The oldest building in Burlington County, the one-room Revell House was built near the waterfront in 1685 by George Hutchinson, a Quaker distiller. Hutchinson sold the house to Thomas Revell, who had arrived in December of 1678 aboard the ship Shield. Revell was active in West Jersey politics, serving as Surveyor General, Registrar of the Proprietors of West Jersey, and Clerk of the Provincial Assembly. From 1696 to 1699, the house served as Revell's office.
In the late 1700's, a second floor was added, consisting of a small hall and two rooms. Later, the house was home to the now-defunct Stockton chapter of the Daughters of the American Revolution. In 1950, Henry "Doc" Bisbee, a much-loved local historian, joined with several other residents to form the Colonial Burlington Foundation and purchase the house. When the City wanted to widen Pearl Boulevard in 1966, Bisbee and his wife donated a site at 213 Wood Street, and the house was moved to its current location.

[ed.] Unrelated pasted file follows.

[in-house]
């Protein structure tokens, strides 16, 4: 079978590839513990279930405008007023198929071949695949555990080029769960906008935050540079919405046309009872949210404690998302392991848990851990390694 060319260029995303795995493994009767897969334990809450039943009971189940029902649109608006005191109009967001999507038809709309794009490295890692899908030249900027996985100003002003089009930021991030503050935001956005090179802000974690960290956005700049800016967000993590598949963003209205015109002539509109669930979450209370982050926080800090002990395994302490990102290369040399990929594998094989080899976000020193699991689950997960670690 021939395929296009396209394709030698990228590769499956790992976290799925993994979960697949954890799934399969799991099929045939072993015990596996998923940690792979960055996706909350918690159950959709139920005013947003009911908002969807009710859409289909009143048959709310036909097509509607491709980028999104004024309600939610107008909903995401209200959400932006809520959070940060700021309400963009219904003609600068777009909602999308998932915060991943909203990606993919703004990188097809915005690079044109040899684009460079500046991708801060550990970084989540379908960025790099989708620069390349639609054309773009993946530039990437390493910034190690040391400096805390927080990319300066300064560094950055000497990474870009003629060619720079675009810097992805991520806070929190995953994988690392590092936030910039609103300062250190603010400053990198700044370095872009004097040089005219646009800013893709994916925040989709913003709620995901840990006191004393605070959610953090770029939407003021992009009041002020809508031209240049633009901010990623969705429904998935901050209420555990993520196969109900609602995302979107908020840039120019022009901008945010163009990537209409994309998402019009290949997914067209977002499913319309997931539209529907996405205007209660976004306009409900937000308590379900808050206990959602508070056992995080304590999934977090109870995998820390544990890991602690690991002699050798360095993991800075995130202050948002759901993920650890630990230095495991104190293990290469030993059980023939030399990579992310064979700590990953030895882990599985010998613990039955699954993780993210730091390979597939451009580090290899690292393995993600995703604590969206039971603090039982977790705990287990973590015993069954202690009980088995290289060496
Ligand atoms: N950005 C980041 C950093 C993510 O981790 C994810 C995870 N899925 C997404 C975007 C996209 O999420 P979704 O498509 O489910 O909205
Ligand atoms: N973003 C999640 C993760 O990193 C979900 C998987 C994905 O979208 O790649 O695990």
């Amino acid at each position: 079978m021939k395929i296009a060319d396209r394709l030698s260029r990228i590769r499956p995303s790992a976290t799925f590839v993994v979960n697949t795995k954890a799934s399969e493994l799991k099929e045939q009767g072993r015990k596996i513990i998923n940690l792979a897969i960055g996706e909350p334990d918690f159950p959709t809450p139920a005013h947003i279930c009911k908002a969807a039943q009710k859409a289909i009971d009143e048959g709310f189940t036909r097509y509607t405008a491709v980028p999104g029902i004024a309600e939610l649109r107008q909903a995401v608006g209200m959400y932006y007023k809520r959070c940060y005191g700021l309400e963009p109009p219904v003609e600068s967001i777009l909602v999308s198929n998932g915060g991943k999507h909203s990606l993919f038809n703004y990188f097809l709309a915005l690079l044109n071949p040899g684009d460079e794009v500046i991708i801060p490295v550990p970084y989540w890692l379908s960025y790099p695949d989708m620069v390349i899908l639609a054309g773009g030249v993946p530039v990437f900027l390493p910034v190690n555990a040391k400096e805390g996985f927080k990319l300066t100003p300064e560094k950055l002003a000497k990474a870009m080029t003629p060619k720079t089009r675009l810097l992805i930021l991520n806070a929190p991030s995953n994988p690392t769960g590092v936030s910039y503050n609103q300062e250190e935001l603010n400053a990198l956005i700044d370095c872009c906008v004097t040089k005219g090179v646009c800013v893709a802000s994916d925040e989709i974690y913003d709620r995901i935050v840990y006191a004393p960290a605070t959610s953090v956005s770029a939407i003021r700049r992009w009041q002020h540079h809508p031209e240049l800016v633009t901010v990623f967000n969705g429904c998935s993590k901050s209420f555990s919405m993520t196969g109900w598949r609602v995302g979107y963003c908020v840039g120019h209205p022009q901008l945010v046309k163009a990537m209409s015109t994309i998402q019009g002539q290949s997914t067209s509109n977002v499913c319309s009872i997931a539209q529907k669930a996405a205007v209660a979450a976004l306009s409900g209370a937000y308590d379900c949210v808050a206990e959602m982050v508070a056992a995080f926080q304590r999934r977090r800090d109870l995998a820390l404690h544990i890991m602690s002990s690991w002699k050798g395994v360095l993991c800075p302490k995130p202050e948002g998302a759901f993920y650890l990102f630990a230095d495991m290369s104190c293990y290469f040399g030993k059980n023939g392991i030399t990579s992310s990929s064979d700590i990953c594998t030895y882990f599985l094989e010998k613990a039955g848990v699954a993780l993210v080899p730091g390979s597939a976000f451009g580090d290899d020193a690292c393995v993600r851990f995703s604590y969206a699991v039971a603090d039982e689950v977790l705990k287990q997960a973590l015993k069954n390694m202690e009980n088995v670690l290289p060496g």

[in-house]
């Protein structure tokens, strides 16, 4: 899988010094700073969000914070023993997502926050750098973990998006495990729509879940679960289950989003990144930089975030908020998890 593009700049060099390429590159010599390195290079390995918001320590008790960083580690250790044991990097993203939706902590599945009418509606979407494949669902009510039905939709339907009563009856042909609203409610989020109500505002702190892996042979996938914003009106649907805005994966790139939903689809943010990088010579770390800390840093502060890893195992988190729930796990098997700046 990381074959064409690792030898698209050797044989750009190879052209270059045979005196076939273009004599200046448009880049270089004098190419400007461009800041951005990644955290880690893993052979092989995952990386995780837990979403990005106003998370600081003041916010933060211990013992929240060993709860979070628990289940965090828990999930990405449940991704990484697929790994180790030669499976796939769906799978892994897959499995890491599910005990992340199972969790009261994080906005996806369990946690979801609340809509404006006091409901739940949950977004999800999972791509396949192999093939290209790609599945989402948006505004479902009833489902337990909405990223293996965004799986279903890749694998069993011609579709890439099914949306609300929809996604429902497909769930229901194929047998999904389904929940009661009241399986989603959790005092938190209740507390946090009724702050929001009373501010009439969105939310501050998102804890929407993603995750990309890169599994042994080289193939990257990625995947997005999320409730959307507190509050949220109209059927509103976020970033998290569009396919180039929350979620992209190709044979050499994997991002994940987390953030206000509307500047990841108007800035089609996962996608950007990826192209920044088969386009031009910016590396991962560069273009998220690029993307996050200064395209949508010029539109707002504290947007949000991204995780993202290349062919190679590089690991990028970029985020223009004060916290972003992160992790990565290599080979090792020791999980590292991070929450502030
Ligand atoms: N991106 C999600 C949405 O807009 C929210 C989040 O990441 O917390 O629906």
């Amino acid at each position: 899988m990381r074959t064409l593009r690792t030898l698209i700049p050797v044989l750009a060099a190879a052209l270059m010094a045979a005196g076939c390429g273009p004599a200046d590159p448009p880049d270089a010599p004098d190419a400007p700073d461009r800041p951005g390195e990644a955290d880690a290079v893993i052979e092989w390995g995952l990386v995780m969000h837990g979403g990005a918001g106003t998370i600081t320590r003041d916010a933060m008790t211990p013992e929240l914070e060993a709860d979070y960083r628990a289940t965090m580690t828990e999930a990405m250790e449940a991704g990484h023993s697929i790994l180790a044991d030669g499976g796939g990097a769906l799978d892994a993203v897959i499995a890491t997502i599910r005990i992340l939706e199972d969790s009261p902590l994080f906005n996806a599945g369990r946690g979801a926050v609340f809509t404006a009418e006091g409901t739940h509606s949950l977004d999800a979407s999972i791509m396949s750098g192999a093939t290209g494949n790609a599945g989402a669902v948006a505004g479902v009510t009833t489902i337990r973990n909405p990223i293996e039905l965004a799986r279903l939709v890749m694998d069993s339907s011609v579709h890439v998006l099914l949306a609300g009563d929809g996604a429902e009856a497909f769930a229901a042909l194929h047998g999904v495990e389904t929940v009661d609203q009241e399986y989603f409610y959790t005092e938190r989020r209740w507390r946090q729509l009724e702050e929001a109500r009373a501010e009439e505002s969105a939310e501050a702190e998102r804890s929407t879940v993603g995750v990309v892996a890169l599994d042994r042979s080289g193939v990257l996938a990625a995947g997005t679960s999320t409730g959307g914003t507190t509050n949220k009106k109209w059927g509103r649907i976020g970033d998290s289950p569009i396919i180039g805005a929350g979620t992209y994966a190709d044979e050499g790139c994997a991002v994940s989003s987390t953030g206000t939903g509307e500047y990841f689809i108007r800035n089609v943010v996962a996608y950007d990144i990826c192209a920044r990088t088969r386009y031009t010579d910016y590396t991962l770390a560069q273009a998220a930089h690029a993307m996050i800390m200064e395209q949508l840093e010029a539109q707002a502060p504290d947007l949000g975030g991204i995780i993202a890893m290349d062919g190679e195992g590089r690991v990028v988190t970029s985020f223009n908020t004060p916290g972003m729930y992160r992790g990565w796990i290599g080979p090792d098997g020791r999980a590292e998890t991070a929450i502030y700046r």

Bisbee and the Foundation organized the annual Wood Street Fair to raise funds for restoration and preservation of the house, and Bisbee, also an author, promoted the fair in his local historical newsletter, The Burlington Story. Tradition holds that this was the home where an elderly woman gave Benjamin Franklin gingerbread as he traveled to Philadelphia in 1723, and the nickname "gingerbread house" has been applied to the house for many years. Current maintenance of the house is funded by the sale of home-baked gingerbread at each year's Wood Street Fair, held the weekend after Labor Day.